Goldman Sachs Pays $5 Billion Settlement For Swindling Investors

Stephen Scherr

For hoodwinking mortgage bond investors leading up to the financial crisis in 2008, Goldman Sachs Group Inc will be paying  $5.06 billion in claims, according to a U.S. Department of Justice pronouncement on Monday.

Goldman is one of five major banks to reach settlements with the Residential Mortgage Bank Securities, RMBS, since 2012. JPMorgan Chase & Co. has settled for $13 billion, Bank of America Corp. for $16.6 billion, Citigroup Inc. for $7 billion and Morgan Stanley for $3.2 billion.

Lloyd Blankfein, chief executive officer of Goldman Sachs Group. Source: bloomberg.com

According to a Huffington Post report,  out of the $5 billion, the settlement earmarks $480 million to be allocated for consumer relief and mortgage assistance in New York, including $50 million for the creation and preservation of affordable rental housing, $220 million for debt restructuring, $30 million for land banks and land trusts, $30 million for code enforcement, and $150 million in principal reduction for distressed borrowers. In addition to the $480 million, the state will receive $190 million in cash.

General Eric Schneiderman, New York Attorney, revealed in a statement about $670 million of the money will go to the state of New York to aid the ongoing recovery.

“This settlement, like those before it, ensures that these critical programs — such as mortgage assistance, principal forgiveness, and code enforcement — will continue to get funded well into the future, and will be paid for by the institutions responsible for the financial crisis,” he said in a statement.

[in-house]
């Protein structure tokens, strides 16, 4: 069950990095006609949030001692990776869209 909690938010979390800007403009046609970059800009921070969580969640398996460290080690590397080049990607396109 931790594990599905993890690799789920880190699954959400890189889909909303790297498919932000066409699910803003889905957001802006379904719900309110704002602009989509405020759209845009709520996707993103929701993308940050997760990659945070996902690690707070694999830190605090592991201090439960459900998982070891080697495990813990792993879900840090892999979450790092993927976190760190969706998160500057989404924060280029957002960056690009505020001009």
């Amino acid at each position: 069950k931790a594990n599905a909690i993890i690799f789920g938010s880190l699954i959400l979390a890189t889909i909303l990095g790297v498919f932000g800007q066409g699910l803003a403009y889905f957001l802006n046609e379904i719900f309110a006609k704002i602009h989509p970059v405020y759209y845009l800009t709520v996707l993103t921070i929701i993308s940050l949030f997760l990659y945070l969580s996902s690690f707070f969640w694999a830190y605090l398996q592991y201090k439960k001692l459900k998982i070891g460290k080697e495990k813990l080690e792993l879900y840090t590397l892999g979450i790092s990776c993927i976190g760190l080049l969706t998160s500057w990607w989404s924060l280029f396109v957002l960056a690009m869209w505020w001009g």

Eric Schneiderman, New York Attorney General Source: catsimatidis.com

In 2006, Goldman Sachs played a heinous role in spreading the subprime-mortgage crisis that finally led to the 2008 global financial meltdown. During the said period, Goldman Sachs purposefully packaged AAA-rated mortgage-backed securities, thereby offering unsuspecting  and vulnerable clients a low-risk way of profiting from America’s housing boom.

See how Goldman Sachs were grilled at the Senate in 2010.

Watchers think Goldman is paying less for its major role in a crisis that some of its competitors have paid more. A credit crunch America lost a staggering $12.8 trillion.

As if Godman’s investors are not perturbed by the huge fine, shared of Goldman Sachs [NYSE: GS] has gone up at 154.23USD per share by $2.03 (1.33%) as at the time of finalising this report.